What you need to know about an epidural

What is an epidural?

Epidurals are used for pain control. Your health care team will talk with you about why you need an epidural.

Pain medicine goes into your body through a small tube placed in your back. The tube is called a catheter, and it's connected to a small pump that gives you a constant amount of pain medicine.

After the tube is placed, you will be able to lie on your back, turn, walk, and do other things your doctor says you can do.

Who might receive an epidural?

Pregnant women in labor may have an epidural to help control their pain without harming the baby. It also may be used for people before, during, or after surgery. People with cancer or an injury such as a broken rib may have an epidural to help control their pain.

How is the tube put in my back?

You will either lie on your side or sit up while the doctor puts the tube in your back.

  • Your back will be washed with a skin cleanser that might feel cold.
  • The doctor will put medicine through a small needle to numb your back. This may sting a little.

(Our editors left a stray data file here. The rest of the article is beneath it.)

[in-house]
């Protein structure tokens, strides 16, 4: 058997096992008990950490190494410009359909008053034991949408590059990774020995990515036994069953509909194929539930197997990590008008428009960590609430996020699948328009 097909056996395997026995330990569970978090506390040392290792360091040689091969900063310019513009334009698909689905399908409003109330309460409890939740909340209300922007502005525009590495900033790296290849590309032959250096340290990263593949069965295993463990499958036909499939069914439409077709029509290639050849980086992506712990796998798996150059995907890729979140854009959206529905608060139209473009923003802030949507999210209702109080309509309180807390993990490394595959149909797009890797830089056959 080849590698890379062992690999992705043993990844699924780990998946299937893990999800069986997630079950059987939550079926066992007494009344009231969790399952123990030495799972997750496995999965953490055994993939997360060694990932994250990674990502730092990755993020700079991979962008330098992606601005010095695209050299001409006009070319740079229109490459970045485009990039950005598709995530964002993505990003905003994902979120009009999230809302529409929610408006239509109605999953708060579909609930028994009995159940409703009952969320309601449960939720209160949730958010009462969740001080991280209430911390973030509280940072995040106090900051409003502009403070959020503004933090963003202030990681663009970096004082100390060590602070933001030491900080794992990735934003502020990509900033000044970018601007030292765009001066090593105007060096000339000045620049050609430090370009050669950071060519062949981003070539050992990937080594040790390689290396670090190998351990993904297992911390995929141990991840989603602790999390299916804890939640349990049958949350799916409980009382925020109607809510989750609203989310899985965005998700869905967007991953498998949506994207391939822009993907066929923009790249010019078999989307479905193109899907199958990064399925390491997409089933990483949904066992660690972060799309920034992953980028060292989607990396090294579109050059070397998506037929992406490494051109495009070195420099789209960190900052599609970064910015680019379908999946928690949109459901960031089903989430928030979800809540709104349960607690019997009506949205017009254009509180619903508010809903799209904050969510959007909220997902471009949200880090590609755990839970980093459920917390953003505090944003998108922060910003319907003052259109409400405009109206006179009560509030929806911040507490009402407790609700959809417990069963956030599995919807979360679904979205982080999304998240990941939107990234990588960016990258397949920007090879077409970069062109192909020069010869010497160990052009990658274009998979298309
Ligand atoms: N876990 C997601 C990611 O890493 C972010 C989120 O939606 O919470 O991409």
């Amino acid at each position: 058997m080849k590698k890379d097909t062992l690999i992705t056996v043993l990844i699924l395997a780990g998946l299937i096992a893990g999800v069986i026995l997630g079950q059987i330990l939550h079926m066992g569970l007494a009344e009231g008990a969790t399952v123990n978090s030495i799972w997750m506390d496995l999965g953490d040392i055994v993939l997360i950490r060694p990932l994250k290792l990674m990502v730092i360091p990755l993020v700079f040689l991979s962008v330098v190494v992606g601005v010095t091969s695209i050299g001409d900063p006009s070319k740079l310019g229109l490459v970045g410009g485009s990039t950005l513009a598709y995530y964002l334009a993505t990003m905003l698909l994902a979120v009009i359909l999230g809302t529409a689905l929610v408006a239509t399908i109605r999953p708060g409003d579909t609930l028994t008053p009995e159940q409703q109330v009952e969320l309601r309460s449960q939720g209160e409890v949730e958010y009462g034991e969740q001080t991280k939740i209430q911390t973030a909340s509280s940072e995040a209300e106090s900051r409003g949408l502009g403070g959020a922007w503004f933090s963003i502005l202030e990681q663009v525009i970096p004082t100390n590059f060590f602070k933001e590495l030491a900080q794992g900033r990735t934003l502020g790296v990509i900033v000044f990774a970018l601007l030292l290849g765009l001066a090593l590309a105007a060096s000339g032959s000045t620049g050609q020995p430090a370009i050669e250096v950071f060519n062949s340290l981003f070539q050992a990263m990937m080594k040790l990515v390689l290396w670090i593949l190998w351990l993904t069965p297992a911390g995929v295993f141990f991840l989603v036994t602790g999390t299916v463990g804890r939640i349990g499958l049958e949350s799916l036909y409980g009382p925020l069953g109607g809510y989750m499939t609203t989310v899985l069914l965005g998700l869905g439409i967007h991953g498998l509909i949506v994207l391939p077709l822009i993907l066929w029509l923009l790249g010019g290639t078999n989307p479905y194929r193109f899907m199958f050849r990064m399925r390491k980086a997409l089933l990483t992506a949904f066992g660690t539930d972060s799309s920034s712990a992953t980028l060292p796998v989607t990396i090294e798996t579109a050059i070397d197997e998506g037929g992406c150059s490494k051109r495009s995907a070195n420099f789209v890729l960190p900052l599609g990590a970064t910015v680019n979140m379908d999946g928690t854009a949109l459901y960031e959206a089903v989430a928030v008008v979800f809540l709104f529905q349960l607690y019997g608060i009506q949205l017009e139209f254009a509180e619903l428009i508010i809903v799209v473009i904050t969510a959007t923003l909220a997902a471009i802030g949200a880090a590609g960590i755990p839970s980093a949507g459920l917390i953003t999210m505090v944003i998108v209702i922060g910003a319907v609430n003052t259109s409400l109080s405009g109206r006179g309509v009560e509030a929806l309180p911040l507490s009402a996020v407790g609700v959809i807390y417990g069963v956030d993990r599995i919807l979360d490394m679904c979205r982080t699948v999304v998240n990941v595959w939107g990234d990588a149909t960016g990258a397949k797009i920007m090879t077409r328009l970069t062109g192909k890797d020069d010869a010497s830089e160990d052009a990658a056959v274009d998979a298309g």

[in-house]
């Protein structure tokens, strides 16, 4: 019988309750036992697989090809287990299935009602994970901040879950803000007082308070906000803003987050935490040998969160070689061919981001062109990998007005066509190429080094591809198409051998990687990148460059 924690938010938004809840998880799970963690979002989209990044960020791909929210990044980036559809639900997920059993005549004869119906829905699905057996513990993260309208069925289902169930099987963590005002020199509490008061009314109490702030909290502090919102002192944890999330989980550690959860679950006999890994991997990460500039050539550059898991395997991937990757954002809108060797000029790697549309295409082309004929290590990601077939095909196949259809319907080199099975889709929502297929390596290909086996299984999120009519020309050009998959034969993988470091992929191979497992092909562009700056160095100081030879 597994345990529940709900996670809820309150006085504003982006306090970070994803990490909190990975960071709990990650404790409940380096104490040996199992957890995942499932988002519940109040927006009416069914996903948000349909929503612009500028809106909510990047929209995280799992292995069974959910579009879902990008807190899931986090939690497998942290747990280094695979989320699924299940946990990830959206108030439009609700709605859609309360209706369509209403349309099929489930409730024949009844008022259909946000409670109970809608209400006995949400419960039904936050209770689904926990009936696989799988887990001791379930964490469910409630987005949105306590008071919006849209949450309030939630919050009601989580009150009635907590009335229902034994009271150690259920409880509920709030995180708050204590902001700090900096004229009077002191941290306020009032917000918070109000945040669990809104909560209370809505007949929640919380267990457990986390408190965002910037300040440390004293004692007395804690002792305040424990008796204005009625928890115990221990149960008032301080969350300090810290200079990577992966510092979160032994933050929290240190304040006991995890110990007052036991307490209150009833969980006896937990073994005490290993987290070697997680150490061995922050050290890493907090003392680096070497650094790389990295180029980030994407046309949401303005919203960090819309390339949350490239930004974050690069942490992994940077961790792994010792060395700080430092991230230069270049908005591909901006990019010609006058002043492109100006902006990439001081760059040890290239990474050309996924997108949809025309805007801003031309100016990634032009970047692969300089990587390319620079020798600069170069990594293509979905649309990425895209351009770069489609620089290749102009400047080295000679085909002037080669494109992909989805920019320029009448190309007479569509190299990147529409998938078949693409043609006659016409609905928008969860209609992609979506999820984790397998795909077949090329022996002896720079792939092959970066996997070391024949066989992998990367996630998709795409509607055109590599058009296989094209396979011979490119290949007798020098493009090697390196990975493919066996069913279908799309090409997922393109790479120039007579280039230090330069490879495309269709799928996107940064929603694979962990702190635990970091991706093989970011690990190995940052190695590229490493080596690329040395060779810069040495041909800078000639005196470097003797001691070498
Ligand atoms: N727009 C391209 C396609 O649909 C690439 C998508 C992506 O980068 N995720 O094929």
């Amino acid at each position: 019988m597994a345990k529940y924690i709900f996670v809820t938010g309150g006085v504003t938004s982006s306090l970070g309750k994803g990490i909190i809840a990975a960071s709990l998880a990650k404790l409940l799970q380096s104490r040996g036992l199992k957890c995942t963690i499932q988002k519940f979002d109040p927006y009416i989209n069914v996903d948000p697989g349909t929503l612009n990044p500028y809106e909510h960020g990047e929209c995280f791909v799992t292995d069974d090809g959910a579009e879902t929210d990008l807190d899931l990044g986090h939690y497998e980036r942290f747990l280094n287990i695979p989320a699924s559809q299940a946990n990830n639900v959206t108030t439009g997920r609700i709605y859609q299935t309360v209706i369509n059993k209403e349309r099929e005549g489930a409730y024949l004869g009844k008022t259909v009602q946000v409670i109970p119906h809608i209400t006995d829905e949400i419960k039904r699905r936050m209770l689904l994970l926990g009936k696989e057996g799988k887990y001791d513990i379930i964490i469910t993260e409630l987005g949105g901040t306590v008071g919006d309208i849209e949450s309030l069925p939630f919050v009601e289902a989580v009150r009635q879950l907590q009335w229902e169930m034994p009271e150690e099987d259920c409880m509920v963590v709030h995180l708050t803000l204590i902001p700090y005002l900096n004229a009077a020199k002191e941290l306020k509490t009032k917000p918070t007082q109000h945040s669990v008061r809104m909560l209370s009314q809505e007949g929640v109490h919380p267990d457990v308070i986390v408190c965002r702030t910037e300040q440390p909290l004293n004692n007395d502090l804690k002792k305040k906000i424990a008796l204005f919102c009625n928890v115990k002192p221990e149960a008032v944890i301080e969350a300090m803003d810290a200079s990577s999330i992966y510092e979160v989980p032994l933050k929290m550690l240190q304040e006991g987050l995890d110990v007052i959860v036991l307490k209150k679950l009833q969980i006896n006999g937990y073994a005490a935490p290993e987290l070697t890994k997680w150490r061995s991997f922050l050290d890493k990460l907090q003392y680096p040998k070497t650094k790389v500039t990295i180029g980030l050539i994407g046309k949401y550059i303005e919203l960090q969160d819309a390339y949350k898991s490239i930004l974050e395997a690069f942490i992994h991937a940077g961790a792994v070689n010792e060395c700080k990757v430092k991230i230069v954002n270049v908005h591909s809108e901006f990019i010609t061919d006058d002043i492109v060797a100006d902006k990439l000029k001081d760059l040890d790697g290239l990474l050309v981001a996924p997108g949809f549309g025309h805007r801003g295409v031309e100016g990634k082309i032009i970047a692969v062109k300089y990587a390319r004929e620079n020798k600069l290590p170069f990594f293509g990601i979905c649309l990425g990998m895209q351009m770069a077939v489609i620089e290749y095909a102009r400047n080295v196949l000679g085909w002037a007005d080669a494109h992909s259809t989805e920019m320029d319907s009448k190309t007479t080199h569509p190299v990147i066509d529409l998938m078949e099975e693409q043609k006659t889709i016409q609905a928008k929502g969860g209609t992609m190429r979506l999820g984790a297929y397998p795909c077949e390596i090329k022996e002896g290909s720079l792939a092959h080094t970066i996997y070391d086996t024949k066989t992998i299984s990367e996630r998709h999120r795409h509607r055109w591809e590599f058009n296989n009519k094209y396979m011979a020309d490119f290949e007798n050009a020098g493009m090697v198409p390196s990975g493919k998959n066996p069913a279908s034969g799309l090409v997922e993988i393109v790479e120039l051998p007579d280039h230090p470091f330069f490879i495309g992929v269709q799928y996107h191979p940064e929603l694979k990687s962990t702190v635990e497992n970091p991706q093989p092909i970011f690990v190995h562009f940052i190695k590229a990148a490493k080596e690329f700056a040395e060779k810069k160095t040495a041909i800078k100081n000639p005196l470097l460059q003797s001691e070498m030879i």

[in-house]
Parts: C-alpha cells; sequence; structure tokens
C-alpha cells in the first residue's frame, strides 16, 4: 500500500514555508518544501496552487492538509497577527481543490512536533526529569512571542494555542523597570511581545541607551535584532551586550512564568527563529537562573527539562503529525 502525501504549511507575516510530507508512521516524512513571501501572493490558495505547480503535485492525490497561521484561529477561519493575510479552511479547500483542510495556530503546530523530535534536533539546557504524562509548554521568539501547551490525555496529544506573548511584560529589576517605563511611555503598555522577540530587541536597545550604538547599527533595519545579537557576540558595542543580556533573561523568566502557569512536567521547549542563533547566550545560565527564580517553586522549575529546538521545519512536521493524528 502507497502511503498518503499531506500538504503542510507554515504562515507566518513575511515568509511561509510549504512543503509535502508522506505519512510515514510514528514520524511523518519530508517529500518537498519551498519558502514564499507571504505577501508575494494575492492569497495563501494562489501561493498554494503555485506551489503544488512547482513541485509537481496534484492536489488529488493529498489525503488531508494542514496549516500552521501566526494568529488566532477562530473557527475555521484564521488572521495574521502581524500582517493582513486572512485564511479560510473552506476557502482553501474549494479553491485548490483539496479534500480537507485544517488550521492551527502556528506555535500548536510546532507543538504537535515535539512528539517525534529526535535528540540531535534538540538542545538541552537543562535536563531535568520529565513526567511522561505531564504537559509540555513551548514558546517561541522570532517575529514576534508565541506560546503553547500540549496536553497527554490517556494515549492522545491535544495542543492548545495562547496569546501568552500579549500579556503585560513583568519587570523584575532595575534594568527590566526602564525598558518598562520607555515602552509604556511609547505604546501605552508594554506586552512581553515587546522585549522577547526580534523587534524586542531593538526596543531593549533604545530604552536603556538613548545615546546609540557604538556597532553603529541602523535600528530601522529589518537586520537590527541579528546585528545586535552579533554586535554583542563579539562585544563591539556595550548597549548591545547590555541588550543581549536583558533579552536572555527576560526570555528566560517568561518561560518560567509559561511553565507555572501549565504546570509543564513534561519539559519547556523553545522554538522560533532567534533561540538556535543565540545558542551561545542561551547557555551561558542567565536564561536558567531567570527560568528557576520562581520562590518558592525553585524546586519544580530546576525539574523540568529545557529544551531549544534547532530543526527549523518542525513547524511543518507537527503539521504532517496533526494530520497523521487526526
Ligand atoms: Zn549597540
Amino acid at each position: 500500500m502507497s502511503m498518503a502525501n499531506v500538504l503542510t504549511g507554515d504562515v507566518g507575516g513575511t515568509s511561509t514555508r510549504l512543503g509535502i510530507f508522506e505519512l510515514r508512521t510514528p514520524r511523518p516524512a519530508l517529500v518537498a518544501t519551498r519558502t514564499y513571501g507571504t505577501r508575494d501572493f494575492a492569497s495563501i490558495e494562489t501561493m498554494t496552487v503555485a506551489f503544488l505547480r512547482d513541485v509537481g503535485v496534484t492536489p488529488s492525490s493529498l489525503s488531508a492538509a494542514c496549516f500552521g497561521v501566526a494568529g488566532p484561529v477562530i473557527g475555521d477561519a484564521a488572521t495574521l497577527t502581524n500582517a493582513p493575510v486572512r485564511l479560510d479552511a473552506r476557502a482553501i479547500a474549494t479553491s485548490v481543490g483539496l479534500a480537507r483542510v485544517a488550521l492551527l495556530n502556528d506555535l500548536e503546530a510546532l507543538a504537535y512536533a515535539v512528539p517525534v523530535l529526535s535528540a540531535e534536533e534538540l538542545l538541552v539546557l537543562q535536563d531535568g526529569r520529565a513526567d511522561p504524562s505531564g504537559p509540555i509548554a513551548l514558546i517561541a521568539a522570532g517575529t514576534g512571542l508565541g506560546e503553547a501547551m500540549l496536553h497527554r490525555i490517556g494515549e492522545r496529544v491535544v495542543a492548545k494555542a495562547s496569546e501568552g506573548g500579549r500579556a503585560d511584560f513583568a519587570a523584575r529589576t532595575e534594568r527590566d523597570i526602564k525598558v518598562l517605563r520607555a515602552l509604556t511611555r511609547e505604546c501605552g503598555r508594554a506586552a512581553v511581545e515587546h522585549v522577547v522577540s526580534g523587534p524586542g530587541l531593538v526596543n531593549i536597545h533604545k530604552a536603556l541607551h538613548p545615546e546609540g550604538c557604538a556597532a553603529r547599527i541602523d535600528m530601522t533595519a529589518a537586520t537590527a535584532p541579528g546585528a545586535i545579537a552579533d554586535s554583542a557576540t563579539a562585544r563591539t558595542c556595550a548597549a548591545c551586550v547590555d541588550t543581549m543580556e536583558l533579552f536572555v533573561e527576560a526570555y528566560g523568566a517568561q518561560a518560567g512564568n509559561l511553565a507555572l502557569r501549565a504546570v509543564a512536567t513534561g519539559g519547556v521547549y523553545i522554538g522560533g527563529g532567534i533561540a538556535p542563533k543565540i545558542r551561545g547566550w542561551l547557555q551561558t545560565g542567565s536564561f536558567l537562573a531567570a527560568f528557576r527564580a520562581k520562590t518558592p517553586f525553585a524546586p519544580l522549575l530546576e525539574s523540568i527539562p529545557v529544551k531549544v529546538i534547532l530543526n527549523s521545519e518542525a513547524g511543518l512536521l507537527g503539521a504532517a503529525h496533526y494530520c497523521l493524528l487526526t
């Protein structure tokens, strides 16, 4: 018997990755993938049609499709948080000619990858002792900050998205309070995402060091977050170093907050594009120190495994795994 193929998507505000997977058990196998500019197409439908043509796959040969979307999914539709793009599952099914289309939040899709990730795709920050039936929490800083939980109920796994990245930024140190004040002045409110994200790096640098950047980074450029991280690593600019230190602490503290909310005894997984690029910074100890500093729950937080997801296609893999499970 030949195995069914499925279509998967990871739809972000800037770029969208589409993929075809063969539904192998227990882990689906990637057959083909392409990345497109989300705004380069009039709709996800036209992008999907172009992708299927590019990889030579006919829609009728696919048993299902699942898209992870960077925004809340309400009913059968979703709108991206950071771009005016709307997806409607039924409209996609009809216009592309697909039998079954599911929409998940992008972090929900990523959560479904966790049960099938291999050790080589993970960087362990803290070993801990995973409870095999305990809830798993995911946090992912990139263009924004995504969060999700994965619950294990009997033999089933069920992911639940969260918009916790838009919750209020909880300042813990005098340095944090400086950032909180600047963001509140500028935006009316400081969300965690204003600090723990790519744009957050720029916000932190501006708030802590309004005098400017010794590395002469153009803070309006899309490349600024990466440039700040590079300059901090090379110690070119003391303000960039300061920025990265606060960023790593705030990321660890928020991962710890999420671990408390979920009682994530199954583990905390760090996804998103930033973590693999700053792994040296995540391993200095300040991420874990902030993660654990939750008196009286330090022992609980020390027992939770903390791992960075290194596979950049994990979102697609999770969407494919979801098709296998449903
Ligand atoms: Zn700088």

• Then, a tube is placed through a needle into your back (called the epidural space). 
  • The needle is taken out, and the tube stays in your back. 
  • The tube is connected to tubing that is taped to your back and over your shoulder. 
  • The other end of the tubing is attached to the pump that controls the medicine. 

How long will the epidural stay in?

The tube will stay in your back until your pain is under control and you can take pain pills. Sometimes this can be up to seven days. If you are pregnant, the tube will be taken out after the baby is born. 

How is the epidural removed?

A member of the Pain Service team will take it out before you leave the hospital. It is usually not painful to take the tube out. The tape will be taken off first and may pull on your skin a little. Then the tube is pulled out and the site is left open to air.

What are the possible side effects of having an epidural?

  • You may have some numbness or tingling in your back and legs.
  • It may be hard to walk or move your legs for a while.
  • You may have some itching or feel sick to your stomach.
  • You may be constipated or have a hard time emptying your bladder (peeing). You may need a catheter (tube) placed in your bladder to help urine drain.
  • You may feel sleepy.
  • Your breathing might become slower.

Get help

A nurse can help you if:

  • Your tubing comes loose from your back or from the pump.
  • The tube breaks or leaks.
  • You have itching or pain that is not controlled.
  • You try to get up and walk for the first time.
  • You get too sleepy or seem confused. Your family or friends should tell your nurse right away.
  • You feel sick to your stomach.
  • You have a bad headache after the tube is taken out.
Last reviewed: 
May 2017

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